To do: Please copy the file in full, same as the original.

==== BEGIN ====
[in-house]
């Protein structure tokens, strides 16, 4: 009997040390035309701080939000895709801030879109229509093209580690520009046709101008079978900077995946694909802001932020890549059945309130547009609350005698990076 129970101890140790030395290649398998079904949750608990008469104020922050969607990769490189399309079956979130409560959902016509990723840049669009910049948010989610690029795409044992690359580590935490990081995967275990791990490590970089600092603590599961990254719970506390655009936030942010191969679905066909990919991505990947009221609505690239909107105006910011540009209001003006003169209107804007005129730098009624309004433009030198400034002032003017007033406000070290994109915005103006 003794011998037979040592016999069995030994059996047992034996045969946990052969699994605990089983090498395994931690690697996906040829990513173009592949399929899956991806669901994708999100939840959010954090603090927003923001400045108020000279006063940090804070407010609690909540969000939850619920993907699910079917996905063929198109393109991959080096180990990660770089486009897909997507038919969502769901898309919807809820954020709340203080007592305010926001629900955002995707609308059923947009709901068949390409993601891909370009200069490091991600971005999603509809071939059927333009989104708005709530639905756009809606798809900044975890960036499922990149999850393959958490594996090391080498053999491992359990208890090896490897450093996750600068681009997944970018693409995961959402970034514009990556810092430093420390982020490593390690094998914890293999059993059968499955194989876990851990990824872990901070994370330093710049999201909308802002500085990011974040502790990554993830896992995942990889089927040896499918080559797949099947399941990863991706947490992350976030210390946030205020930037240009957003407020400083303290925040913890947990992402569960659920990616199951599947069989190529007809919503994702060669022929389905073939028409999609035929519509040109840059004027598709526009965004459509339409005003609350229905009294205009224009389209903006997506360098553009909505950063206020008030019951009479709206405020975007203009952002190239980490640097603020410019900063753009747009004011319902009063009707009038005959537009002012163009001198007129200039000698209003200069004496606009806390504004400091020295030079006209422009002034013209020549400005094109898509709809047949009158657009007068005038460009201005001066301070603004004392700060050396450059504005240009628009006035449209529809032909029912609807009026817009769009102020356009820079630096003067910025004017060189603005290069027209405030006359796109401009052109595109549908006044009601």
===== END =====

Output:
[in-house]
């Protein structure tokens, strides 16, 4: 009997040390035309701080939000895709801030879109229509093209580690520009046709101008079978900077995946694909802001932020890549059945309130547009609350005698990076 129970101890140790030395290649398998079904949750608990008469104020922050969607990769490189399309079956979130409560959902016509990723840049669009910049948010989610690029795409044992690359580590935490990081995967275990791990490590970089600092603590599961990254719970506390655009936030942010191969679905066909990919991505990947009221609505690239909107105006910011540009209001003006003169209107804007005129730098009624309004433009030198400034002032003017007033406000070290994109915005103006 003794011998037979040592016999069995030994059996047992034996045969946990052969699994605990089983090498395994931690690697996906040829990513173009592949399929899956991806669901994708999100939840959010954090603090927003923001400045108020000279006063940090804070407010609690909540969000939850619920993907699910079917996905063929198109393109991959080096180990990660770089486009897909997507038919969502769901898309919807809820954020709340203080007592305010926001629900955002995707609308059923947009709901068949390409993601891909370009200069490091991600971005999603509809071939059927333009989104708005709530639905756009809606798809900044975890960036499922990149999850393959958490594996090391080498053999491992359990208890090896490897450093996750600068681009997944970018693409995961959402970034514009990556810092430093420390982020490593390690094998914890293999059993059968499955194989876990851990990824872990901070994370330093710049999201909308802002500085990011974040502790990554993830896992995942990889089927040896499918080559797949099947399941990863991706947490992350976030210390946030205020930037240009957003407020400083303290925040913890947990992402569960659920990616199951599947069989190529007809919503994702060669022929389905073939028409999609035929519509040109840059004027598709526009965004459509339409005003609350229905009294205009224009389209903006997506360098553009909505950063206020008030019951009479709206405020975007203009952002190239980490640097603020410019900063753009747009004011319902009063009707009038005959537009002012163009001198007129200039000698209003200069004496606009806390504004400091020295030079006209422009002034013209020549400005094109898509709809047949009158657009007068005038460009201005001066301070603004004392700060050396450059504005240009628009006035449209529809032909029912609807009026817009769009102020356009820079630096003067910025004017060189603005290069027209405030006359796109401009052109595109549908006044009601």